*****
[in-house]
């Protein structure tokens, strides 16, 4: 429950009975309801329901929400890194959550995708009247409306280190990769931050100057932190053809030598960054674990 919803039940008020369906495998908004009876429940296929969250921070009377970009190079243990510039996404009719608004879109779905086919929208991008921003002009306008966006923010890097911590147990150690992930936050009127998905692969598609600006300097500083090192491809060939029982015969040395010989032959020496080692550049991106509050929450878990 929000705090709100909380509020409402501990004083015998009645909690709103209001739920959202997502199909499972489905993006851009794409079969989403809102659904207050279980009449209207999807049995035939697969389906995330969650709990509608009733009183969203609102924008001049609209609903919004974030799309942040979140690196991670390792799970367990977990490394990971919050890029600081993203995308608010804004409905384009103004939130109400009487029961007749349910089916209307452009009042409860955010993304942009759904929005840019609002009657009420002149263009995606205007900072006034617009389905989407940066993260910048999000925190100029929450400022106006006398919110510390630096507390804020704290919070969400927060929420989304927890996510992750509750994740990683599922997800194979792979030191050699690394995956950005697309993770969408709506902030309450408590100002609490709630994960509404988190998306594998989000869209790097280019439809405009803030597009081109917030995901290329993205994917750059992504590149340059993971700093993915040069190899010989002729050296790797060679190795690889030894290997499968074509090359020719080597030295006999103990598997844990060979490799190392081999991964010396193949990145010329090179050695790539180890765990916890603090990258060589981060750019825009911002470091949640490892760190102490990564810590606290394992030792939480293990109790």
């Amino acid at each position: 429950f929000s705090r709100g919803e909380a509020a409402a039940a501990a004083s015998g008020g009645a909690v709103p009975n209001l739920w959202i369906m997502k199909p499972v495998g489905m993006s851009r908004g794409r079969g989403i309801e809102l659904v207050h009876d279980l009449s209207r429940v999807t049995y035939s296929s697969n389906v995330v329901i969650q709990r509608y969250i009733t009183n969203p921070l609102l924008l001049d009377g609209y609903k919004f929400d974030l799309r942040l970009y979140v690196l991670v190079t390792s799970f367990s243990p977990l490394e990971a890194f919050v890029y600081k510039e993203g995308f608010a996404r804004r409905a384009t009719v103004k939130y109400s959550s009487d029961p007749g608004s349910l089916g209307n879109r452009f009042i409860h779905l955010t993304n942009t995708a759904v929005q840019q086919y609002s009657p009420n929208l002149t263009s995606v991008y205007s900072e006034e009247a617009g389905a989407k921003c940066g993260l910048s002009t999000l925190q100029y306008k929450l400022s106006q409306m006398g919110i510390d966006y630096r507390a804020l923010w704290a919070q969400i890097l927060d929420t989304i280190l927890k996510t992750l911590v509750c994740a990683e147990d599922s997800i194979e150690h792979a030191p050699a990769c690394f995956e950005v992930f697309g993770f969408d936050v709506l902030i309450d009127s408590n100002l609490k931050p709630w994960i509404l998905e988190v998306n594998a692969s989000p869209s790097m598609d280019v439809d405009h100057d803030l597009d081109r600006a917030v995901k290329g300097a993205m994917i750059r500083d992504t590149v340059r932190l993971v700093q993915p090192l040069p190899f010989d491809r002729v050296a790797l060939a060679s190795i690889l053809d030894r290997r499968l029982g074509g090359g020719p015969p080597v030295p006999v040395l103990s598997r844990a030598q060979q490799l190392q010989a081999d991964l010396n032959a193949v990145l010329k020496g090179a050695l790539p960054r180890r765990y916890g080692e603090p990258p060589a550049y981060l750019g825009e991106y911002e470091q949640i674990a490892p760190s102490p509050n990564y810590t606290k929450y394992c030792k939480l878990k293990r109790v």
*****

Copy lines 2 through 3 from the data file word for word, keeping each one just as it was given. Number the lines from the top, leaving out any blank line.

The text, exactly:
């Protein structure tokens, strides 16, 4: 429950009975309801329901929400890194959550995708009247409306280190990769931050100057932190053809030598960054674990 919803039940008020369906495998908004009876429940296929969250921070009377970009190079243990510039996404009719608004879109779905086919929208991008921003002009306008966006923010890097911590147990150690992930936050009127998905692969598609600006300097500083090192491809060939029982015969040395010989032959020496080692550049991106509050929450878990 929000705090709100909380509020409402501990004083015998009645909690709103209001739920959202997502199909499972489905993006851009794409079969989403809102659904207050279980009449209207999807049995035939697969389906995330969650709990509608009733009183969203609102924008001049609209609903919004974030799309942040979140690196991670390792799970367990977990490394990971919050890029600081993203995308608010804004409905384009103004939130109400009487029961007749349910089916209307452009009042409860955010993304942009759904929005840019609002009657009420002149263009995606205007900072006034617009389905989407940066993260910048999000925190100029929450400022106006006398919110510390630096507390804020704290919070969400927060929420989304927890996510992750509750994740990683599922997800194979792979030191050699690394995956950005697309993770969408709506902030309450408590100002609490709630994960509404988190998306594998989000869209790097280019439809405009803030597009081109917030995901290329993205994917750059992504590149340059993971700093993915040069190899010989002729050296790797060679190795690889030894290997499968074509090359020719080597030295006999103990598997844990060979490799190392081999991964010396193949990145010329090179050695790539180890765990916890603090990258060589981060750019825009911002470091949640490892760190102490990564810590606290394992030792939480293990109790």
């Amino acid at each position: 429950f929000s705090r709100g919803e909380a509020a409402a039940a501990a004083s015998g008020g009645a909690v709103p009975n209001l739920w959202i369906m997502k199909p499972v495998g489905m993006s851009r908004g794409r079969g989403i309801e809102l659904v207050h009876d279980l009449s209207r429940v999807t049995y035939s296929s697969n389906v995330v329901i969650q709990r509608y969250i009733t009183n969203p921070l609102l924008l001049d009377g609209y609903k919004f929400d974030l799309r942040l970009y979140v690196l991670v190079t390792s799970f367990s243990p977990l490394e990971a890194f919050v890029y600081k510039e993203g995308f608010a996404r804004r409905a384009t009719v103004k939130y109400s959550s009487d029961p007749g608004s349910l089916g209307n879109r452009f009042i409860h779905l955010t993304n942009t995708a759904v929005q840019q086919y609002s009657p009420n929208l002149t263009s995606v991008y205007s900072e006034e009247a617009g389905a989407k921003c940066g993260l910048s002009t999000l925190q100029y306008k929450l400022s106006q409306m006398g919110i510390d966006y630096r507390a804020l923010w704290a919070q969400i890097l927060d929420t989304i280190l927890k996510t992750l911590v509750c994740a990683e147990d599922s997800i194979e150690h792979a030191p050699a990769c690394f995956e950005v992930f697309g993770f969408d936050v709506l902030i309450d009127s408590n100002l609490k931050p709630w994960i509404l998905e988190v998306n594998a692969s989000p869209s790097m598609d280019v439809d405009h100057d803030l597009d081109r600006a917030v995901k290329g300097a993205m994917i750059r500083d992504t590149v340059r932190l993971v700093q993915p090192l040069p190899f010989d491809r002729v050296a790797l060939a060679s190795i690889l053809d030894r290997r499968l029982g074509g090359g020719p015969p080597v030295p006999v040395l103990s598997r844990a030598q060979q490799l190392q010989a081999d991964l010396n032959a193949v990145l010329k020496g090179a050695l790539p960054r180890r765990y916890g080692e603090p990258p060589a550049y981060l750019g825009e991106y911002e470091q949640i674990a490892p760190s102490p509050n990564y810590t606290k929450y394992c030792k939480l878990k293990r109790v």